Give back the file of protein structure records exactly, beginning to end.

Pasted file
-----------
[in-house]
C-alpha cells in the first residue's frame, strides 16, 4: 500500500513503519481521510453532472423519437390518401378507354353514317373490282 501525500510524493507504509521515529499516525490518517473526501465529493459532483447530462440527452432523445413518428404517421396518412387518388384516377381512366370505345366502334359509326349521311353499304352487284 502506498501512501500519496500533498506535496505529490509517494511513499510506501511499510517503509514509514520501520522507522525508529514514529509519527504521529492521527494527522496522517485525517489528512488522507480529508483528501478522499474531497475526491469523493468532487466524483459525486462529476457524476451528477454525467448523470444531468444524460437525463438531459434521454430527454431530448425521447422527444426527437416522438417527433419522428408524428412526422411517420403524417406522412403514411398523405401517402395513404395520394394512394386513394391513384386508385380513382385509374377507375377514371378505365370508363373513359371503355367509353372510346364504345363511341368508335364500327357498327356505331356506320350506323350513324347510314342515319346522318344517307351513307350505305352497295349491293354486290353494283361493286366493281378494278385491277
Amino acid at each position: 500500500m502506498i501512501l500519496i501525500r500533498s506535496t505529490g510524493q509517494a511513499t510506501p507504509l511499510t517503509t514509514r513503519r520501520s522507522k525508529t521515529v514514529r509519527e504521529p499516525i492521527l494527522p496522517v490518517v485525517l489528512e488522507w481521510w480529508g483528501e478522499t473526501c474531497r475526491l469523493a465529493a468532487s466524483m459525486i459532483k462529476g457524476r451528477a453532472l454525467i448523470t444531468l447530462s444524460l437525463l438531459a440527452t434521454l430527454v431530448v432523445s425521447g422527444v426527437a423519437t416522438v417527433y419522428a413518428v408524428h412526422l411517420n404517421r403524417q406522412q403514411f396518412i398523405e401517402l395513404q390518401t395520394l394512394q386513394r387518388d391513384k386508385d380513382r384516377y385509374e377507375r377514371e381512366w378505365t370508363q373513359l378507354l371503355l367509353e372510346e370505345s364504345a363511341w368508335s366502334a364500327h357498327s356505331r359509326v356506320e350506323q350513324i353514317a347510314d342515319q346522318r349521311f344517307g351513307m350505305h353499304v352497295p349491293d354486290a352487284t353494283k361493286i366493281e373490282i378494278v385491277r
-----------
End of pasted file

[in-house]
C-alpha cells in the first residue's frame, strides 16, 4: 500500500513503519481521510453532472423519437390518401378507354353514317373490282 501525500510524493507504509521515529499516525490518517473526501465529493459532483447530462440527452432523445413518428404517421396518412387518388384516377381512366370505345366502334359509326349521311353499304352487284 502506498501512501500519496500533498506535496505529490509517494511513499510506501511499510517503509514509514520501520522507522525508529514514529509519527504521529492521527494527522496522517485525517489528512488522507480529508483528501478522499474531497475526491469523493468532487466524483459525486462529476457524476451528477454525467448523470444531468444524460437525463438531459434521454430527454431530448425521447422527444426527437416522438417527433419522428408524428412526422411517420403524417406522412403514411398523405401517402395513404395520394394512394386513394391513384386508385380513382385509374377507375377514371378505365370508363373513359371503355367509353372510346364504345363511341368508335364500327357498327356505331356506320350506323350513324347510314342515319346522318344517307351513307350505305352497295349491293354486290353494283361493286366493281378494278385491277
Amino acid at each position: 500500500m502506498i501512501l500519496i501525500r500533498s506535496t505529490g510524493q509517494a511513499t510506501p507504509l511499510t517503509t514509514r513503519r520501520s522507522k525508529t521515529v514514529r509519527e504521529p499516525i492521527l494527522p496522517v490518517v485525517l489528512e488522507w481521510w480529508g483528501e478522499t473526501c474531497r475526491l469523493a465529493a468532487s466524483m459525486i459532483k462529476g457524476r451528477a453532472l454525467i448523470t444531468l447530462s444524460l437525463l438531459a440527452t434521454l430527454v431530448v432523445s425521447g422527444v426527437a423519437t416522438v417527433y419522428a413518428v408524428h412526422l411517420n404517421r403524417q406522412q403514411f396518412i398523405e401517402l395513404q390518401t395520394l394512394q386513394r387518388d391513384k386508385d380513382r384516377y385509374e377507375r377514371e381512366w378505365t370508363q373513359l378507354l371503355l367509353e372510346e370505345s364504345a363511341w368508335s366502334a364500327h357498327s356505331r359509326v356506320e350506323q350513324i353514317a347510314d342515319q346522318r349521311f344517307g351513307m350505305h353499304v352497295p349491293d354486290a352487284t353494283k361493286i366493281e373490282i378494278v385491277r